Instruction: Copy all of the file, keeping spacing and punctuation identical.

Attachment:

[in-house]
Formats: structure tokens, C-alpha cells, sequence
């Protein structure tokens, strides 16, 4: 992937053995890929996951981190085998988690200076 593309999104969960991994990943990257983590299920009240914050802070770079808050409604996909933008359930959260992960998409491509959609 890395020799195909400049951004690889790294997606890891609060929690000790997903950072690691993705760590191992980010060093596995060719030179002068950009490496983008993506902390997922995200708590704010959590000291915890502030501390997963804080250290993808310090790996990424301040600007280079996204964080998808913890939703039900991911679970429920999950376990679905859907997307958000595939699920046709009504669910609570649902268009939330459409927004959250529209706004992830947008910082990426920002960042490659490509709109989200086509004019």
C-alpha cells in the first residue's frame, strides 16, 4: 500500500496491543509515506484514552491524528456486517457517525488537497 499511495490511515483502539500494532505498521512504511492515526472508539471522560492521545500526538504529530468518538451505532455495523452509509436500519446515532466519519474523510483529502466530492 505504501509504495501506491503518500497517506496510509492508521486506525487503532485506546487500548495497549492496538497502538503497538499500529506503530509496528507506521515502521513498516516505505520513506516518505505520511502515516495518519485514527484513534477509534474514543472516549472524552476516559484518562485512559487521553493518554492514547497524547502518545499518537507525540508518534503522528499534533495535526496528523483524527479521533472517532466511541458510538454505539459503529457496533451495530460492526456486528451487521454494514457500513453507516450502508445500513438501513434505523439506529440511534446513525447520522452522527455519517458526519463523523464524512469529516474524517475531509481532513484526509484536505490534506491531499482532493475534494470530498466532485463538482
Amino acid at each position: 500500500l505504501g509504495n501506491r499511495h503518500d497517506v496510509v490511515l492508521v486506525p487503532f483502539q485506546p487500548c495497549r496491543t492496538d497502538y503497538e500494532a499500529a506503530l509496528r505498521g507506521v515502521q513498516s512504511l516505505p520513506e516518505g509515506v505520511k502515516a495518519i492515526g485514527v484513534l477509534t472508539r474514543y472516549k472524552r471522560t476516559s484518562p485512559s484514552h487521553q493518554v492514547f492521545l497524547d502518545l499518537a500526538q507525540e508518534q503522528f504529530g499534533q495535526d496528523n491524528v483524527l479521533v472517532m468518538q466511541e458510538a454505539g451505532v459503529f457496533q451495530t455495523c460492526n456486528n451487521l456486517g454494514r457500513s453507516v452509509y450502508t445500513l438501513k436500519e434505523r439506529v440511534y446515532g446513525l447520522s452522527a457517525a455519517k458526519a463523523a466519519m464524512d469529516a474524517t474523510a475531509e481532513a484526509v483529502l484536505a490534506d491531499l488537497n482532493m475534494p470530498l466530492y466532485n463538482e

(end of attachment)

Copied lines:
[in-house]
Formats: structure tokens, C-alpha cells, sequence
């Protein structure tokens, strides 16, 4: 992937053995890929996951981190085998988690200076 593309999104969960991994990943990257983590299920009240914050802070770079808050409604996909933008359930959260992960998409491509959609 890395020799195909400049951004690889790294997606890891609060929690000790997903950072690691993705760590191992980010060093596995060719030179002068950009490496983008993506902390997922995200708590704010959590000291915890502030501390997963804080250290993808310090790996990424301040600007280079996204964080998808913890939703039900991911679970429920999950376990679905859907997307958000595939699920046709009504669910609570649902268009939330459409927004959250529209706004992830947008910082990426920002960042490659490509709109989200086509004019």
C-alpha cells in the first residue's frame, strides 16, 4: 500500500496491543509515506484514552491524528456486517457517525488537497 499511495490511515483502539500494532505498521512504511492515526472508539471522560492521545500526538504529530468518538451505532455495523452509509436500519446515532466519519474523510483529502466530492 505504501509504495501506491503518500497517506496510509492508521486506525487503532485506546487500548495497549492496538497502538503497538499500529506503530509496528507506521515502521513498516516505505520513506516518505505520511502515516495518519485514527484513534477509534474514543472516549472524552476516559484518562485512559487521553493518554492514547497524547502518545499518537507525540508518534503522528499534533495535526496528523483524527479521533472517532466511541458510538454505539459503529457496533451495530460492526456486528451487521454494514457500513453507516450502508445500513438501513434505523439506529440511534446513525447520522452522527455519517458526519463523523464524512469529516474524517475531509481532513484526509484536505490534506491531499482532493475534494470530498466532485463538482
Amino acid at each position: 500500500l505504501g509504495n501506491r499511495h503518500d497517506v496510509v490511515l492508521v486506525p487503532f483502539q485506546p487500548c495497549r496491543t492496538d497502538y503497538e500494532a499500529a506503530l509496528r505498521g507506521v515502521q513498516s512504511l516505505p520513506e516518505g509515506v505520511k502515516a495518519i492515526g485514527v484513534l477509534t472508539r474514543y472516549k472524552r471522560t476516559s484518562p485512559s484514552h487521553q493518554v492514547f492521545l497524547d502518545l499518537a500526538q507525540e508518534q503522528f504529530g499534533q495535526d496528523n491524528v483524527l479521533v472517532m468518538q466511541e458510538a454505539g451505532v459503529f457496533q451495530t455495523c460492526n456486528n451487521l456486517g454494514r457500513s453507516v452509509y450502508t445500513l438501513k436500519e434505523r439506529v440511534y446515532g446513525l447520522s452522527a457517525a455519517k458526519a463523523a466519519m464524512d469529516a474524517t474523510a475531509e481532513a484526509v483529502l484536505a490534506d491531499l488537497n482532493m475534494p470530498l466530492y466532485n463538482e